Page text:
After queen's Diamond Jubilee - clean-up time

Queen Elizabeth enjoying Diamond Jubilee celebrations
Queen Elizabeth enjoying Diamond Jubilee celebrations

(CBS News) LONDON - It's back to business here.

Queen Elizabeth II resumed her royal duties Wednesday, following a massive, four-day party to mark her Diamond Jubilee.

Official celebrations came to a close Tuesday in grand style.

Less than 24 hours ago, London's streets were lined with more than a million people.

Now, the party's over, and the clean-up is under way.

The queen watched from a Buckingham Palace balcony as Royal Air Force planes from World War II, and the RAF acrobatic team flew by. It was the Jubilee's final hurrah after four days of spectacular pomp and pageantry.

Earlier, the 86-year-old monarch smiled and waved at a sea of well-wishers, many dressed from head-to-toe in the colors of the British flag. They filled the avenue leading to the palace to celebrate her 60 years on the throne.

Then, it was Her Majesty's chance to show her deep gratitude and appreciation.

Complete coverage: Queen Elizabeth's Diamond Jubilee

In a televised speech, she said, "The events that I have attended to mark my Diamond Jubilee have been a humbling experience. It has touched me deeply to see so many thousands of families, neighbors and friends celebrating together in such a happy atmosphere."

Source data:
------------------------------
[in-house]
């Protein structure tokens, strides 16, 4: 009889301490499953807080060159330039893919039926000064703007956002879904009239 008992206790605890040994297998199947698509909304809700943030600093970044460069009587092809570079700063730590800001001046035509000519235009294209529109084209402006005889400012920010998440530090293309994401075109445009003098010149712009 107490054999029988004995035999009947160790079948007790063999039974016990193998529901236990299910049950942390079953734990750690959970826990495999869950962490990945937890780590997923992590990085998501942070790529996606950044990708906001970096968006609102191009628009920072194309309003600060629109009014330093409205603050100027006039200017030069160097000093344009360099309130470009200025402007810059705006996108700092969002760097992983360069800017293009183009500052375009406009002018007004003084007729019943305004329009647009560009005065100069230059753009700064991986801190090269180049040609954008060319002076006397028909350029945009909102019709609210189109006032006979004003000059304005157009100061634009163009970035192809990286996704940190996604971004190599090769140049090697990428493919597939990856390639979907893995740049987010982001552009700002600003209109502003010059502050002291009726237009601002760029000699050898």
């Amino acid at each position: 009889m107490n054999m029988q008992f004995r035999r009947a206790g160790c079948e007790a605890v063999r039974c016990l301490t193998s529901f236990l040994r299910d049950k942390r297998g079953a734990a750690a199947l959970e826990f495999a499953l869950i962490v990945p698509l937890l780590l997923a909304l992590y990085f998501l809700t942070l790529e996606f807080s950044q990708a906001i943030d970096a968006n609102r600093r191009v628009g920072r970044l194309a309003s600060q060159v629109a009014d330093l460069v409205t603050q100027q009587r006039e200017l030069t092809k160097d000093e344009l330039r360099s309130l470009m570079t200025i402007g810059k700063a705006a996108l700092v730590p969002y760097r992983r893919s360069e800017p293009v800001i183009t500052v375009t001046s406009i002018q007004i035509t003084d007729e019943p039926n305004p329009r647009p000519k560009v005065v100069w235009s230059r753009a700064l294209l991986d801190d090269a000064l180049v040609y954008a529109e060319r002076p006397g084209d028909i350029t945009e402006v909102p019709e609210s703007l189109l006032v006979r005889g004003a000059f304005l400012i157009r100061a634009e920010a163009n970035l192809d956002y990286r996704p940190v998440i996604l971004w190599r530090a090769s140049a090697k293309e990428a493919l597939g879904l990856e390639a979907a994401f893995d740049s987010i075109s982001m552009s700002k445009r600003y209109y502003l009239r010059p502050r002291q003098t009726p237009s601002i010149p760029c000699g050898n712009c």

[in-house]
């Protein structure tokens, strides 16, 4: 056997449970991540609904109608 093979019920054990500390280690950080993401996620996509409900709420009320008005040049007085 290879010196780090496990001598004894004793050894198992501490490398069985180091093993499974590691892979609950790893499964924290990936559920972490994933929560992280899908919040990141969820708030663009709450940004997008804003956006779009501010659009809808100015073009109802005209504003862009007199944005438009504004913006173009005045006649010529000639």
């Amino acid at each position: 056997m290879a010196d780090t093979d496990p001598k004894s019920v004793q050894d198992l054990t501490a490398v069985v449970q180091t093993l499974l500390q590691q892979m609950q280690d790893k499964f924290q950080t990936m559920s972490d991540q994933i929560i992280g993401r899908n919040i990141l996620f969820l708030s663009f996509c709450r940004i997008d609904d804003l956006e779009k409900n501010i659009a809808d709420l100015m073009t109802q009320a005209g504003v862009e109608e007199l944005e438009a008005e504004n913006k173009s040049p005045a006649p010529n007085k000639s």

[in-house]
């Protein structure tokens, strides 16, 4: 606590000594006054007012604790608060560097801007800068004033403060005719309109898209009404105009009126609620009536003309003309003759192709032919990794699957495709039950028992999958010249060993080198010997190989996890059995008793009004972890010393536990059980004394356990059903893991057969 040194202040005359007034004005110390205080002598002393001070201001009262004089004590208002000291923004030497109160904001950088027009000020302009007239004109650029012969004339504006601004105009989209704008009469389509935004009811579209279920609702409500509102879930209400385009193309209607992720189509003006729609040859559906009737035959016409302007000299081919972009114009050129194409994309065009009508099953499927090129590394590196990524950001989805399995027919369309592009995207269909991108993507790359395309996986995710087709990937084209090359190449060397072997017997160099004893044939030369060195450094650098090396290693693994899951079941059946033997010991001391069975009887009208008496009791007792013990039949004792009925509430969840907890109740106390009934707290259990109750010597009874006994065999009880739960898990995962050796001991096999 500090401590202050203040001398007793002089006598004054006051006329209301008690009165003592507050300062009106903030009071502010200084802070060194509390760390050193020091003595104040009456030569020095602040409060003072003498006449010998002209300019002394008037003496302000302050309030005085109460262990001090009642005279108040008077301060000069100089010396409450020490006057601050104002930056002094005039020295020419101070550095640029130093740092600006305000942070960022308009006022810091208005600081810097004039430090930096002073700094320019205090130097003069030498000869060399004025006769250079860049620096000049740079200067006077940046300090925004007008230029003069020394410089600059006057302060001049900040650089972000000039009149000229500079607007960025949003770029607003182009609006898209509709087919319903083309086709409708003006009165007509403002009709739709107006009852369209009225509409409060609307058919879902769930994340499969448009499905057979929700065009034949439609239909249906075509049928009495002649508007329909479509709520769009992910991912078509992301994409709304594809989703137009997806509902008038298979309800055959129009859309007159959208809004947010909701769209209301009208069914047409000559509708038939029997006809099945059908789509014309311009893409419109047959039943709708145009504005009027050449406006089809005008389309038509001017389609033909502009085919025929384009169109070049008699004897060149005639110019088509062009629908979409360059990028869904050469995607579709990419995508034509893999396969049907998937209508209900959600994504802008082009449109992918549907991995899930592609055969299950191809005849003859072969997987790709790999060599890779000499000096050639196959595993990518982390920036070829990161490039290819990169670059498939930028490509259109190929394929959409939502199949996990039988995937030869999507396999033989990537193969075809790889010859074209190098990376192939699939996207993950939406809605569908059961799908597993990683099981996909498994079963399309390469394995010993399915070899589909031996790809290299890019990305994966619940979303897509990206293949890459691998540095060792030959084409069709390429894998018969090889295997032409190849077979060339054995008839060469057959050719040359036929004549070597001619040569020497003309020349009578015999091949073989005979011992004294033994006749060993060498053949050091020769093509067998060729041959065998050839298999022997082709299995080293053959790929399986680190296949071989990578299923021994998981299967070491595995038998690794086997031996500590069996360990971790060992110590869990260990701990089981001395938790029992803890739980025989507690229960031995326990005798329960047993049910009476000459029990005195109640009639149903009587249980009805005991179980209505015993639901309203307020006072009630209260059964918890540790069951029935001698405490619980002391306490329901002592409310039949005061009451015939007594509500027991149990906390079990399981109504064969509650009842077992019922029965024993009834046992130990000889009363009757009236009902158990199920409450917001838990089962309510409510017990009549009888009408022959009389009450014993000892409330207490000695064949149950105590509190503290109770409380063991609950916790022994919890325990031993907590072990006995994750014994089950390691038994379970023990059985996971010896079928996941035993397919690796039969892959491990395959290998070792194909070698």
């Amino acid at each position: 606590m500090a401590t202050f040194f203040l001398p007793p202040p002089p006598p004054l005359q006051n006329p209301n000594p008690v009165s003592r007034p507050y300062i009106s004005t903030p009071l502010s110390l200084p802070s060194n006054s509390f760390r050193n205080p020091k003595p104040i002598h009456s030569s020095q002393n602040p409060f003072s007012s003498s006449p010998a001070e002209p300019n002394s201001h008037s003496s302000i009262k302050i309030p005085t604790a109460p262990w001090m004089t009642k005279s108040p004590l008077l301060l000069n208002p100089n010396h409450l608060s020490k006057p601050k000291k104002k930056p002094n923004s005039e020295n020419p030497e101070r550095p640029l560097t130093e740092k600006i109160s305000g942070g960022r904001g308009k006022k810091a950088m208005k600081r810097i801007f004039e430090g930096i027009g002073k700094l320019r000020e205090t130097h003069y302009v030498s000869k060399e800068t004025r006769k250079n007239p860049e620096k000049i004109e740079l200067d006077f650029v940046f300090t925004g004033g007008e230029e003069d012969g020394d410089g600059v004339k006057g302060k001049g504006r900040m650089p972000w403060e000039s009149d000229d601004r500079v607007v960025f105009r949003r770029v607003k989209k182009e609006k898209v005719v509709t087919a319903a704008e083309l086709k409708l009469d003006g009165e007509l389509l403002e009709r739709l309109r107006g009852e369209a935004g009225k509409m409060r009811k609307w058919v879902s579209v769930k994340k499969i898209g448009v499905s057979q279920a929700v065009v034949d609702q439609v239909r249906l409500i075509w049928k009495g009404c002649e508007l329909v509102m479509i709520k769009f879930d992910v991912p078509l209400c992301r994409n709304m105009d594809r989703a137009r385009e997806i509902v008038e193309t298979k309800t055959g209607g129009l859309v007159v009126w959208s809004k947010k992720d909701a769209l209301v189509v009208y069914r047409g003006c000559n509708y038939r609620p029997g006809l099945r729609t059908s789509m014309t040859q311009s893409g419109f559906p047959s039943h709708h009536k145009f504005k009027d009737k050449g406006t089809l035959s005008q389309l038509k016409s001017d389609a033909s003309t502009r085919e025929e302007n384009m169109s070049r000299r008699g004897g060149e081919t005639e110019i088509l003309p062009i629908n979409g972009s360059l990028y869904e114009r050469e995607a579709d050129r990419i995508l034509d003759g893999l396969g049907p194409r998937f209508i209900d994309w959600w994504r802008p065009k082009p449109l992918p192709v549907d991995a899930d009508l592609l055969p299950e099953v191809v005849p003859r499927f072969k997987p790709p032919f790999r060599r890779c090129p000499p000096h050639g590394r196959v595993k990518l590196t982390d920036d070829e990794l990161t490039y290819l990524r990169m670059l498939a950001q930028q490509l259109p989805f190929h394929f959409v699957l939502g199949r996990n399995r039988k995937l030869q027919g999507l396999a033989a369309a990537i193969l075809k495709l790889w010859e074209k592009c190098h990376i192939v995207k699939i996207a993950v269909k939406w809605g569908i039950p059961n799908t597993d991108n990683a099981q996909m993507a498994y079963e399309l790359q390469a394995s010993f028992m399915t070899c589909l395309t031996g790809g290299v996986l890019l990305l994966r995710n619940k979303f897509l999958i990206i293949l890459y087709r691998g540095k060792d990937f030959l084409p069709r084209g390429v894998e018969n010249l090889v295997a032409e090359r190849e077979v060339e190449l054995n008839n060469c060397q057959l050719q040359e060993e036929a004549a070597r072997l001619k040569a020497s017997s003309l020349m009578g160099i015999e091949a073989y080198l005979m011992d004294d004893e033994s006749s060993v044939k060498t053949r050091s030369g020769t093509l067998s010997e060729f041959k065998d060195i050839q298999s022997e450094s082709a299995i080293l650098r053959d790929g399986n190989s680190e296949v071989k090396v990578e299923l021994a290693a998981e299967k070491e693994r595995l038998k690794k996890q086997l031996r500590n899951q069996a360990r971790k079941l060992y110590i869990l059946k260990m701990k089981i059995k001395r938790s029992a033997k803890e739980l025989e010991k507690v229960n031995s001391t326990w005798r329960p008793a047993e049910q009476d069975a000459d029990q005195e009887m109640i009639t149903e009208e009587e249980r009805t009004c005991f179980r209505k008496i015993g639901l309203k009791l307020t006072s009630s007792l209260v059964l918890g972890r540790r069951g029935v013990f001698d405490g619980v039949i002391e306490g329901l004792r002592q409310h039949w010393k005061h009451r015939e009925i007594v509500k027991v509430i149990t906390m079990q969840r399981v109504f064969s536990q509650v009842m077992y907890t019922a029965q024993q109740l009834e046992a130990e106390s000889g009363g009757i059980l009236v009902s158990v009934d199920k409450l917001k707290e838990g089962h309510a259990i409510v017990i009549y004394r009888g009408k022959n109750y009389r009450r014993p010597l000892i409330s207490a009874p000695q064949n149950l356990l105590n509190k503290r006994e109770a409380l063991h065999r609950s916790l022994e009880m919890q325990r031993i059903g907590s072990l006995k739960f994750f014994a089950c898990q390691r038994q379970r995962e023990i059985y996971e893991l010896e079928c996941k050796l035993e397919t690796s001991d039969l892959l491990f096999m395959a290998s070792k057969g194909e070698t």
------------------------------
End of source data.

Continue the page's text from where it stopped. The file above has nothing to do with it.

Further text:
At a thanksgiving service in St. Paul's Cathedral earlier in the day, the queen cut a solitary figure. Her husband, Prince Phillip, has been in a hospital for two days being treated for a bladder infection. Though the prince is reportedly feeling much better, the queen was said by her son, Prince Edward, to be missing him.

It wasn't just Britons wishing the queen well for her Diamond Jubilee.

President Obama had a video message for her majesty, saying, "As a steadfast ally, loyal friend and tireless leader, Your Majesty has set an example of resolve that will be long celebrated."

To see Clarissa Ward's report, click on the video in the player above.

  • Clarissa Ward
    Clarissa Ward

    Foreign Correspondent, CBS News